Jordan found that leaving Las Vegas wasn’t enough to put the party behind her. It took This Naked Mind to end the party lifestyle.
What Happens in Vegas
My name is Jordan, I am 28 years old, and I live in a small town in Southern Idaho. I was born and raised in Las Vegas. Can you imagine? What do you think about when you hear Vegas? Gambling, parties, ALCOHOL? As I look back now, growing up in Las Vegas was very hard. Drinking, partying even HARDER, alcohol and drugs were everywhere as they were normal. Strippers plastered on billboards, alcohol and slot machines in gas stations and grocery stores. It was – and still is – the way of life there.
My parents were 20 and 21 when they had me and from as far back as I can remember, there was alcohol present: birthday parties (for me), Super Bowl Sunday, BBQ’s, pool days, camping, a beer after work for my parents, 19th hole after golf. Holiday parties, summer nights, summer days, beers when going out to eat – I’m sure you get the picture. Then I didn’t realize anything was wrong, it was just normal.
At 4 years old my parents divorced. I remember spending a lot of time at my grandparents. That’s when my dad started heavily drinking. There has been a lot of my childhood that I subconsciously blocked out, but I remember hearing stories over the years of how my grandmother would have to come feed us and put us to bed.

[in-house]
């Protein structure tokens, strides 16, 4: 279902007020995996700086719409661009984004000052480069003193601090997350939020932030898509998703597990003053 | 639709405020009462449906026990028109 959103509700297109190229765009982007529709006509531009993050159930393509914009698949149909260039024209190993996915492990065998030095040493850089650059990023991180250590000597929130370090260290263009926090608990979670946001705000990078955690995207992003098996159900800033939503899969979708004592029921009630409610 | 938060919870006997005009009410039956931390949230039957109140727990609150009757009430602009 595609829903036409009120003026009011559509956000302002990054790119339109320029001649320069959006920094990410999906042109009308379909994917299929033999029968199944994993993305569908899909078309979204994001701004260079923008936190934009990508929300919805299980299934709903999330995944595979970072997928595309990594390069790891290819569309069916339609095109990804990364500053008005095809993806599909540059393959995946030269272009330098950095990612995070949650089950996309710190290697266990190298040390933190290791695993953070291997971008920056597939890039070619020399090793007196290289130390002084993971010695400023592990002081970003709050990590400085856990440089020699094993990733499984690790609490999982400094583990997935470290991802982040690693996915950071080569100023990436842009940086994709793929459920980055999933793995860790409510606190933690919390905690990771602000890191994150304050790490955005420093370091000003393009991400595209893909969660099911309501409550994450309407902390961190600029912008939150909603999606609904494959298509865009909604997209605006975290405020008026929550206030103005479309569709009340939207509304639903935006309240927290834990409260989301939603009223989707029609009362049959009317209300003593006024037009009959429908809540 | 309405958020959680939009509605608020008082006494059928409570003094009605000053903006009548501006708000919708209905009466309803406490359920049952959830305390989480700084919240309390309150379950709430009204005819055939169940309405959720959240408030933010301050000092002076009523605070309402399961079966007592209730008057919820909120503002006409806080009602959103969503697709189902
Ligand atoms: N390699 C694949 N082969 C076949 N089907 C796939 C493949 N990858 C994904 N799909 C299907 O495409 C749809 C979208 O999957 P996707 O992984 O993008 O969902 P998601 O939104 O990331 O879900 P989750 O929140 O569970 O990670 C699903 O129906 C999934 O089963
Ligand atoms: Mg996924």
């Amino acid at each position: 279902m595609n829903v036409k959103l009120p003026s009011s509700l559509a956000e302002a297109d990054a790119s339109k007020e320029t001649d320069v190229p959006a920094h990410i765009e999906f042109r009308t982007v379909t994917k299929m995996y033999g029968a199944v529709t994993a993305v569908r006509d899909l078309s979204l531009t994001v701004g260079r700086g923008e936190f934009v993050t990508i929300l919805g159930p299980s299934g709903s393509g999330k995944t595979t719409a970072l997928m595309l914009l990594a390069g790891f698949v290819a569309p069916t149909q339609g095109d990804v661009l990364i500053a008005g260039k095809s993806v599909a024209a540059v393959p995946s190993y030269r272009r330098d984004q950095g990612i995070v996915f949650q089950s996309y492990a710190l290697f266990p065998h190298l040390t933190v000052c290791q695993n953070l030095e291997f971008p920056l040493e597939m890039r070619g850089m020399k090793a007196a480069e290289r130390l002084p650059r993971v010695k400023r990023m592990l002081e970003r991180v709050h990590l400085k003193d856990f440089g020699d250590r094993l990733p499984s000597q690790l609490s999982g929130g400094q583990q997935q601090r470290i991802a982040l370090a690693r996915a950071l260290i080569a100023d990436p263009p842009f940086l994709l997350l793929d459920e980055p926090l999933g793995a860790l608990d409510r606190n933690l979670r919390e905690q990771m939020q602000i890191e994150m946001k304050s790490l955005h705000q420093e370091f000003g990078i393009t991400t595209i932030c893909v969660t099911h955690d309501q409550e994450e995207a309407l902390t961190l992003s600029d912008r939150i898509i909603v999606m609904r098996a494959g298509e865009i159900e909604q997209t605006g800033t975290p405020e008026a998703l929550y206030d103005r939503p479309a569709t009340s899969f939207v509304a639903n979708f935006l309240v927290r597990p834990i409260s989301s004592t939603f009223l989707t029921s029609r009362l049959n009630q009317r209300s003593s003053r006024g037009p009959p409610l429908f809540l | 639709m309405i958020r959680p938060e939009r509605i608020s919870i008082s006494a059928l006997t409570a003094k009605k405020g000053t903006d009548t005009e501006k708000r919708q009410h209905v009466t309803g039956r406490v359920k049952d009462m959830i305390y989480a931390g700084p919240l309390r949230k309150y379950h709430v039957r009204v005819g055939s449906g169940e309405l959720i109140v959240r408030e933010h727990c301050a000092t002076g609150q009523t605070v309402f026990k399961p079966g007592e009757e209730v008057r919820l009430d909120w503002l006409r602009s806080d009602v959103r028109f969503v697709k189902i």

When I was 7 years old my dad was dating a woman and we went over to her house for football Sunday. I was a very anxiety-prone child and I liked my schedule so I could be prepared for school. This was a school night. The football game had ended hours ago and the woman put on the movie Scream for the kids. Me being 7 and my sister only 5, I did NOT think it was suitable for us to be watching. My dad wouldn’t turn it off and I was just ignored. Since my dad was drunk and not paying attention to us, I made a decision to steal his phone, run outside, get in the bed of the truck, and call my mom to pick us up.
My parents didn’t have a very civil divorce and they did NOT speak to each other. She told me to hide in the bed of the truck and she was going to call the cops. Not long after, the cops arrived and when they questioned my dad, he got mouthy and so did the woman. They ended up telling her to take the keys from my dad and to not let him drive. All I could think was “HOW WAS I GOING TO GET HOME!?”
Affected By Alcohol
Scared, sad, and confused, the cops left and the woman drug me to the hallway and pushed me up against the wall, stating “If it was you that called the cops, so help me God”. Sadly, my mom was not allowed to take us with her because it was “His” week to have us, so we spent the night on the floor of some random woman’s house. That is just one story of how my childhood was affected by alcohol, as you can imagine there are many, many more.
Fast forward to high school, my dad was still drinking heavily. My once sweet and innocent 5-year-old sister was now drinking and doing drugs and I decided to take on the habit as well. Throughout high school, my sister and I still managed to get good grades, take honors classes, and play varsity softball. I was varsity dance captain and worked part-time for the city as a Recreational Assistant. Parties consisted of underage drinking that, more often than not, resulted in huge brawls, drinking and driving, blackouts, being chased by cops, other drugs…you name it.